Signs & symptoms of internet addiction

In our modern digital era, most of us are connected to the internet 24/7. Being online seems no longer optional, and in order to complete daily tasks at home, work or school, most of us reach for our smartphones or laptops constantly. 

But in recent years, all this connectivity has garnered some criticism. Parents and teachers fear that young people are more engaged with their screens than with their peers and that social skills development is becoming stunted.

Of course adults are not immune to internet misuse, and when your internet habit begins to interfere with your ability to meet your responsibilities or to care for yourself or others, you may be suffering from an internet addiction. Sadly, what may begin as a harmless form of escapism can quickly turn into a compulsion. If you find yourself spending more and more time online and feeling as though you are unable to remove yourself from your screen even though you want to, professional help is likely needed.

Find out more about prescription drug addiction treatment.

Internet addiction statistics

At its most extreme, internet addiction can be deadly. Specifically, individuals who engage in online gaming for hours and days at a time put themselves at considerable risk. This dangerous trend is being felt harshly in places like China, where the government has begun placing restrictions on hours of operability for internet cafes and limiting the amount of time young people are permitted to spend gaming in these places.

This wave of new legislation has come on the heels of several deaths due to prolonged gaming in China. Now being referred to as game fatigue, this deadly scenario usually results after a multi-day gaming binge during which the player experiences extreme exhaustion and subsequent cardiac arrest.

Internet addiction signs

Like any other compulsive behaviour (e.g. gambling), spending long hours on the internet to shop, browse or game, can produce a rush of endorphins (brain chemicals associated with pleasure) that creates an experience similar to that of a drug-induced high. This scenario can lead you to build up a tolerance, meaning that you will need to spend more hours online in order to achieve the same effects. This usually indicates that a problem with internet misuse exists.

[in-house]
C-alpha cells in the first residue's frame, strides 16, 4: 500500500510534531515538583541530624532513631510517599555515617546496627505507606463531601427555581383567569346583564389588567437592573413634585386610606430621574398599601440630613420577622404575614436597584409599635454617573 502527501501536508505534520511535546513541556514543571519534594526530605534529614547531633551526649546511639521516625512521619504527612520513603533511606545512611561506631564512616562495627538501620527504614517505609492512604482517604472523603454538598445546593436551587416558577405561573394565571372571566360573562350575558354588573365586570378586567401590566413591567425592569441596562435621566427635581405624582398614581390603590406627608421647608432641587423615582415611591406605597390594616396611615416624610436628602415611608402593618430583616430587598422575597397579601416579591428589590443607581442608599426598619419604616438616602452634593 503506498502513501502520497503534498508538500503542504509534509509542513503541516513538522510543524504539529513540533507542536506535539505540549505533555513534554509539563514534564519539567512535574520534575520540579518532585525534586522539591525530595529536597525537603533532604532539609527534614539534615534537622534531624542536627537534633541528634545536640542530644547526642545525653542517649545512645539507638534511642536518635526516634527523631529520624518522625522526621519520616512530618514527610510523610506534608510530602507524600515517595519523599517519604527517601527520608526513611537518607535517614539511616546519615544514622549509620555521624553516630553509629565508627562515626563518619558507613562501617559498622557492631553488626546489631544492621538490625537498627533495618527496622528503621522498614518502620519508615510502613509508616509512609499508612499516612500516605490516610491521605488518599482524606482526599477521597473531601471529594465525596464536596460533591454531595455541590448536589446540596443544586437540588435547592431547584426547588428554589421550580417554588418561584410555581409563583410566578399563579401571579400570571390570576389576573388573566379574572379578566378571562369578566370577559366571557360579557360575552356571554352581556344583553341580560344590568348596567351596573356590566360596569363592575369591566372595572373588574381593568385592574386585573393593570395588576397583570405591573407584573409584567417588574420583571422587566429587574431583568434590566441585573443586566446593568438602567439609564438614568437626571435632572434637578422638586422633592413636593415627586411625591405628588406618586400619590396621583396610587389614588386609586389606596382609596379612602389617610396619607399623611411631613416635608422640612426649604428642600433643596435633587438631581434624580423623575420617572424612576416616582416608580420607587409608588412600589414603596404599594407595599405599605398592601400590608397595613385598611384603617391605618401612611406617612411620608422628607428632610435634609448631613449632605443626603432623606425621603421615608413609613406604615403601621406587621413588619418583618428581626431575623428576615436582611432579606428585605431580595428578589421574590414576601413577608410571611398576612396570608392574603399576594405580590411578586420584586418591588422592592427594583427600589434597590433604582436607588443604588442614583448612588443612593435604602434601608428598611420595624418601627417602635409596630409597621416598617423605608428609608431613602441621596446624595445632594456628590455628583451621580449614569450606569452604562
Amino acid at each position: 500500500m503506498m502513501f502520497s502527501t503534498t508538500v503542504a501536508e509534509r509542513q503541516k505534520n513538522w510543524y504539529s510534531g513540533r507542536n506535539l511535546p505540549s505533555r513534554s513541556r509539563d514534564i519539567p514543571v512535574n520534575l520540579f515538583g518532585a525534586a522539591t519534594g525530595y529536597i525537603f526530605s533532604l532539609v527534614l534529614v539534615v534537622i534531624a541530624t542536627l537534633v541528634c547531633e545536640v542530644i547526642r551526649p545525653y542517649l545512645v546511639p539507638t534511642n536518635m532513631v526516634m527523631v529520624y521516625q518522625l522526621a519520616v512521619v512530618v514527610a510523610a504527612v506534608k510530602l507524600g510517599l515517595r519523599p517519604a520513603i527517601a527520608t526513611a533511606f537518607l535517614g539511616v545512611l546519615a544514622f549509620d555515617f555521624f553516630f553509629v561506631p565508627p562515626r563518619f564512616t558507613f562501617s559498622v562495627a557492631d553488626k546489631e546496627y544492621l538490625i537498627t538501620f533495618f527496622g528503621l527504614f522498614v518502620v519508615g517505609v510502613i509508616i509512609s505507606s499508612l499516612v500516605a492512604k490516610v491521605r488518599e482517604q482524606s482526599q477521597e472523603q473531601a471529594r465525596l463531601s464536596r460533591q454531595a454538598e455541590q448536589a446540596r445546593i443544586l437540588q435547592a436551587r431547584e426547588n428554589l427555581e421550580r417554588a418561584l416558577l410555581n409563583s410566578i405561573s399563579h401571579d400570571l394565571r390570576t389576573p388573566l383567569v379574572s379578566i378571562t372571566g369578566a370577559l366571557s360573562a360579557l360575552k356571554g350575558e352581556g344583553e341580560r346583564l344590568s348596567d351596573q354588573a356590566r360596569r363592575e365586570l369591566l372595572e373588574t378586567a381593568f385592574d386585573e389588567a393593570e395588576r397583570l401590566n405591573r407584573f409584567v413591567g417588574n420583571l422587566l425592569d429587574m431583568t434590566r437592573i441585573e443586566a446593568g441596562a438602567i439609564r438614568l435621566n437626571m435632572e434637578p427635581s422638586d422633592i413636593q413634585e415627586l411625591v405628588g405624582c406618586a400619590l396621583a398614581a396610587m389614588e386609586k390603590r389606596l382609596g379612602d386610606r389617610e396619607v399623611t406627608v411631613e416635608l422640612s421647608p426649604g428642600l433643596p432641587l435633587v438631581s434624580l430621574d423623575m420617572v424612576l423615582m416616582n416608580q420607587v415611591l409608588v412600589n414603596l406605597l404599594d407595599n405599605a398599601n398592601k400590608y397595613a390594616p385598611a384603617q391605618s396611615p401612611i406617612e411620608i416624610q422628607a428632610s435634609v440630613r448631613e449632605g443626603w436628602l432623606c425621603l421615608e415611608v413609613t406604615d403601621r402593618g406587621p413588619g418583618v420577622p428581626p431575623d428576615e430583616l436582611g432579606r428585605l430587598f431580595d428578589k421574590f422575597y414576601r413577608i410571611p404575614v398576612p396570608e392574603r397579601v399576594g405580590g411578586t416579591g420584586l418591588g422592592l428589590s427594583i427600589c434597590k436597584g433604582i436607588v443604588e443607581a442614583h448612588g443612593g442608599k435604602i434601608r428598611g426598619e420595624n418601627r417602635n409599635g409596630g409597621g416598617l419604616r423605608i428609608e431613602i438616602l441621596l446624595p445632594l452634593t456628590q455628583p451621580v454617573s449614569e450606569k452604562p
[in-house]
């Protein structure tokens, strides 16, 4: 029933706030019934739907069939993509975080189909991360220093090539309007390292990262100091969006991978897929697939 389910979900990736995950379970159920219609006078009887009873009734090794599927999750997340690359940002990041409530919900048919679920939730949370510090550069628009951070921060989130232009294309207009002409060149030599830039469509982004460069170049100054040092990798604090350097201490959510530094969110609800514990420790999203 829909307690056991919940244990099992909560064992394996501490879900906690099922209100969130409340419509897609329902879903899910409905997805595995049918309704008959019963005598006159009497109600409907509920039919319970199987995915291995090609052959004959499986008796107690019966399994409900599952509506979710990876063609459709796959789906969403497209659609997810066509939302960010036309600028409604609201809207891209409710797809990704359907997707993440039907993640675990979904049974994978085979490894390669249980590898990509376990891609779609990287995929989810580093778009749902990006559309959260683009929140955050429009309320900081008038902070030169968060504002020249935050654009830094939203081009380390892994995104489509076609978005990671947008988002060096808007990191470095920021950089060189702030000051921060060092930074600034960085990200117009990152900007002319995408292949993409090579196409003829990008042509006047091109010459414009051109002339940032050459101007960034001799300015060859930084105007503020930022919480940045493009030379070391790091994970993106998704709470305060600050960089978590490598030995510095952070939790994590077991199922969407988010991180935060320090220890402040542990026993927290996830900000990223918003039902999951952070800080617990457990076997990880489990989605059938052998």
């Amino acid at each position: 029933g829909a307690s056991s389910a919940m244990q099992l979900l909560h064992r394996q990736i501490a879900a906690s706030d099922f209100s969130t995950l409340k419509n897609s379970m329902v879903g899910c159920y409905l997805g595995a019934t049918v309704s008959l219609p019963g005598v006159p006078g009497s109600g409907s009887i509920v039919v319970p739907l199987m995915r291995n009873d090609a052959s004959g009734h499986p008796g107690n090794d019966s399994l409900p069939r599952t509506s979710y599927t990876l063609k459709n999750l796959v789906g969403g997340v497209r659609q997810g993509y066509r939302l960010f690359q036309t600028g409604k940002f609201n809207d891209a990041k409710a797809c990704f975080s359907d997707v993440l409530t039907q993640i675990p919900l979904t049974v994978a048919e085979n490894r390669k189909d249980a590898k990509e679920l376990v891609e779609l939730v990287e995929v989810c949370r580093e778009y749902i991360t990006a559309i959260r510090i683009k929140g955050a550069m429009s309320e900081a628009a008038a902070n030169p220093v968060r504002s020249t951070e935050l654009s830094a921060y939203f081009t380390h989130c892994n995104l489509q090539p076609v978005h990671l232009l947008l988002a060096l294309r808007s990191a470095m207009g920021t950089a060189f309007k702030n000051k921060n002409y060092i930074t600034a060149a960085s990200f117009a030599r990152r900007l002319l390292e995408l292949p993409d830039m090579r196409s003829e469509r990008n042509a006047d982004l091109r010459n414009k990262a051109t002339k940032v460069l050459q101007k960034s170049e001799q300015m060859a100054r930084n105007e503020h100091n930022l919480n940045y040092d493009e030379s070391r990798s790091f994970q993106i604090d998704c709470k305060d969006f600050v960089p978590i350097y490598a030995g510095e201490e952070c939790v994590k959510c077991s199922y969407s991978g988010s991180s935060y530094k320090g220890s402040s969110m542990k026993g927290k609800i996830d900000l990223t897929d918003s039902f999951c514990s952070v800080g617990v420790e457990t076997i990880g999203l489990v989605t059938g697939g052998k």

Some of the typical signs and symptoms that would indicate that you are likely suffering from an internet addiction are described below:

Behavioural symptoms:

  • No longer engaging in activities that were once enjoyed
  • Spending most waking hours online
  • Anger or agitation if asked to step away from the device of choice
  • Lying about your internet use
  • Concealing your internet use

Physical symptoms:

  • Fatigue
  • Insomnia
  • Aches and pains from lack of movement
  • Digestive problems
  • Change in physical appearance/no longer paying attention to grooming or hygiene
  • Unintended weight loss or weight gain

Mental symptoms:

  • Poor concentration capabilities
  • Trouble distinguishing reality from fantasy
  • Memory impairment

Social symptoms:

  • Irritable mood
  • Social isolation
  • Employment problems
  • Strained interpersonal relationships
  • Academic difficulty

Effects of internet addiction

As with any addictive behaviour, if you find yourself unable to control your internet use, all other aspects of your life will begin to suffer in some way. Left untreated, an internet addiction can cause many of the following negative effects:

  • Job loss
  • Academic failure
  • Loss of friendships
  • Health problems (e.g. dry eyes, headaches, stiffness, neck and back problems)
  • Financial hardship
  • Onset of other mental health-conditions
  • Withdrawal symptoms when you cannot access the internet (e.g. panic, anger, irritability and fear)

When you choose to get professional help for an addiction to the internet, however, these effects can be remedied or avoided altogether.

For further details on how Priory can provide you with further assistance regarding Internet Addiction Treatment, please call  0800 840 3219 or click here to make an enquiry.